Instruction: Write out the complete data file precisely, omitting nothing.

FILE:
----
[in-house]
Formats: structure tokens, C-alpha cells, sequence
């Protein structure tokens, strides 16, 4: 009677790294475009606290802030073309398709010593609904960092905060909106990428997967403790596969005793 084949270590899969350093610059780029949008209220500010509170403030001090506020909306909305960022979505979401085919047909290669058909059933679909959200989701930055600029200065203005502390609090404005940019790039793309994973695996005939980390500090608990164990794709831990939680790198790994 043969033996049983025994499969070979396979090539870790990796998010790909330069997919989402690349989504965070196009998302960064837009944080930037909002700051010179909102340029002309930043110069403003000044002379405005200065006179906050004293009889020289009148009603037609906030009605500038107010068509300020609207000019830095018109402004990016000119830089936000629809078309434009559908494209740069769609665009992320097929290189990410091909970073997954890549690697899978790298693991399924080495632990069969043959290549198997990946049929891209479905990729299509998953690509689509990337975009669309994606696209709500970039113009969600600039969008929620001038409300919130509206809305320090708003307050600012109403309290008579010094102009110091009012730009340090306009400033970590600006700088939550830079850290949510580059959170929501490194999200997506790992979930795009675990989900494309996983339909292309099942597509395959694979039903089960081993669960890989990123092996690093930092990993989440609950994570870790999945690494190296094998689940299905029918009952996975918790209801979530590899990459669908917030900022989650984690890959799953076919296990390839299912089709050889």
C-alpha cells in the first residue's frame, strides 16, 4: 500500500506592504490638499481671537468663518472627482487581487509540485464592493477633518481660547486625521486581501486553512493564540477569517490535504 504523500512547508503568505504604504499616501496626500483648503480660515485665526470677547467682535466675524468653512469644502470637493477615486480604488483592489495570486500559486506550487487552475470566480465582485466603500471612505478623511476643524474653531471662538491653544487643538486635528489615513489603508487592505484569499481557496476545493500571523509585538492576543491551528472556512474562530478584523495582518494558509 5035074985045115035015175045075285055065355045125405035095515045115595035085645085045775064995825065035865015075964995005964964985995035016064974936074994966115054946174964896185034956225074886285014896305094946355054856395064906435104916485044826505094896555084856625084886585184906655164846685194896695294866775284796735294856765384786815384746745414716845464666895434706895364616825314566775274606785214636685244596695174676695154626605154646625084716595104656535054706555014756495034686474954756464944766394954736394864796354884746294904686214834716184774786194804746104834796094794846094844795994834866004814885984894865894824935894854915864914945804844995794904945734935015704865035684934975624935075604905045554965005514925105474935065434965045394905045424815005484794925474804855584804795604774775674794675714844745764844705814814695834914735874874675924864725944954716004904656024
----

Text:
[in-house]
Formats: structure tokens, C-alpha cells, sequence
């Protein structure tokens, strides 16, 4: 009677790294475009606290802030073309398709010593609904960092905060909106990428997967403790596969005793 084949270590899969350093610059780029949008209220500010509170403030001090506020909306909305960022979505979401085919047909290669058909059933679909959200989701930055600029200065203005502390609090404005940019790039793309994973695996005939980390500090608990164990794709831990939680790198790994 043969033996049983025994499969070979396979090539870790990796998010790909330069997919989402690349989504965070196009998302960064837009944080930037909002700051010179909102340029002309930043110069403003000044002379405005200065006179906050004293009889020289009148009603037609906030009605500038107010068509300020609207000019830095018109402004990016000119830089936000629809078309434009559908494209740069769609665009992320097929290189990410091909970073997954890549690697899978790298693991399924080495632990069969043959290549198997990946049929891209479905990729299509998953690509689509990337975009669309994606696209709500970039113009969600600039969008929620001038409300919130509206809305320090708003307050600012109403309290008579010094102009110091009012730009340090306009400033970590600006700088939550830079850290949510580059959170929501490194999200997506790992979930795009675990989900494309996983339909292309099942597509395959694979039903089960081993669960890989990123092996690093930092990993989440609950994570870790999945690494190296094998689940299905029918009952996975918790209801979530590899990459669908917030900022989650984690890959799953076919296990390839299912089709050889």
C-alpha cells in the first residue's frame, strides 16, 4: 500500500506592504490638499481671537468663518472627482487581487509540485464592493477633518481660547486625521486581501486553512493564540477569517490535504 504523500512547508503568505504604504499616501496626500483648503480660515485665526470677547467682535466675524468653512469644502470637493477615486480604488483592489495570486500559486506550487487552475470566480465582485466603500471612505478623511476643524474653531471662538491653544487643538486635528489615513489603508487592505484569499481557496476545493500571523509585538492576543491551528472556512474562530478584523495582518494558509 5035074985045115035015175045075285055065355045125405035095515045115595035085645085045775064995825065035865015075964995005964964985995035016064974936074994966115054946174964896185034956225074886285014896305094946355054856395064906435104916485044826505094896555084856625084886585184906655164846685194896695294866775284796735294856765384786815384746745414716845464666895434706895364616825314566775274606785214636685244596695174676695154626605154646625084716595104656535054706555014756495034686474954756464944766394954736394864796354884746294904686214834716184774786194804746104834796094794846094844795994834866004814885984894865894824935894854915864914945804844995794904945734935015704865035684934975624935075604905045554965005514925105474935065434965045394905045424815005484794925474804855584804795604774775674794675714844745764844705814814695834914735874874675924864725944954716004904656024